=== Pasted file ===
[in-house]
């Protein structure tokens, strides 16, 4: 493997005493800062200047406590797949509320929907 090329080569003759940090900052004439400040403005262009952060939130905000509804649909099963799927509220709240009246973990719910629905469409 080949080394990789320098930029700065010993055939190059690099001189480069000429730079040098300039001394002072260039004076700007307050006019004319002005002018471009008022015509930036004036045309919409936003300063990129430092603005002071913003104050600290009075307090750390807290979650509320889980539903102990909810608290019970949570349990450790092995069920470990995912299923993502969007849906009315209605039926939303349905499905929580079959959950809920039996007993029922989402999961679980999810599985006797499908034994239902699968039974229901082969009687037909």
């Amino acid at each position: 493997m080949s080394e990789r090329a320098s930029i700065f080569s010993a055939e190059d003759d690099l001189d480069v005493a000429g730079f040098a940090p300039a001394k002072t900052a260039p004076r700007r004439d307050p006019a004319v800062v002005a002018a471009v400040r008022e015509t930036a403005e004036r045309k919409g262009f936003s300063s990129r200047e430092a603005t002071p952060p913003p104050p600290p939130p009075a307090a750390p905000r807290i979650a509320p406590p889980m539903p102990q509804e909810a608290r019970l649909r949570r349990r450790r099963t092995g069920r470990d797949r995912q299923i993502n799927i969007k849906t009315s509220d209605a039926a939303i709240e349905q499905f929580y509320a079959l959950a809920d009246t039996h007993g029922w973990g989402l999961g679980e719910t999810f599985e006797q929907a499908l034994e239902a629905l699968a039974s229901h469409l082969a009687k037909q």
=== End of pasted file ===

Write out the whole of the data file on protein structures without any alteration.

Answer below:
[in-house]
């Protein structure tokens, strides 16, 4: 493997005493800062200047406590797949509320929907 090329080569003759940090900052004439400040403005262009952060939130905000509804649909099963799927509220709240009246973990719910629905469409 080949080394990789320098930029700065010993055939190059690099001189480069000429730079040098300039001394002072260039004076700007307050006019004319002005002018471009008022015509930036004036045309919409936003300063990129430092603005002071913003104050600290009075307090750390807290979650509320889980539903102990909810608290019970949570349990450790092995069920470990995912299923993502969007849906009315209605039926939303349905499905929580079959959950809920039996007993029922989402999961679980999810599985006797499908034994239902699968039974229901082969009687037909």
């Amino acid at each position: 493997m080949s080394e990789r090329a320098s930029i700065f080569s010993a055939e190059d003759d690099l001189d480069v005493a000429g730079f040098a940090p300039a001394k002072t900052a260039p004076r700007r004439d307050p006019a004319v800062v002005a002018a471009v400040r008022e015509t930036a403005e004036r045309k919409g262009f936003s300063s990129r200047e430092a603005t002071p952060p913003p104050p600290p939130p009075a307090a750390p905000r807290i979650a509320p406590p889980m539903p102990q509804e909810a608290r019970l649909r949570r349990r450790r099963t092995g069920r470990d797949r995912q299923i993502n799927i969007k849906t009315s509220d209605a039926a939303i709240e349905q499905f929580y509320a079959l959950a809920d009246t039996h007993g029922w973990g989402l999961g679980e719910t999810f599985e006797q929907a499908l034994e239902a629905l699968a039974s229901h469409l082969a009687k037909q």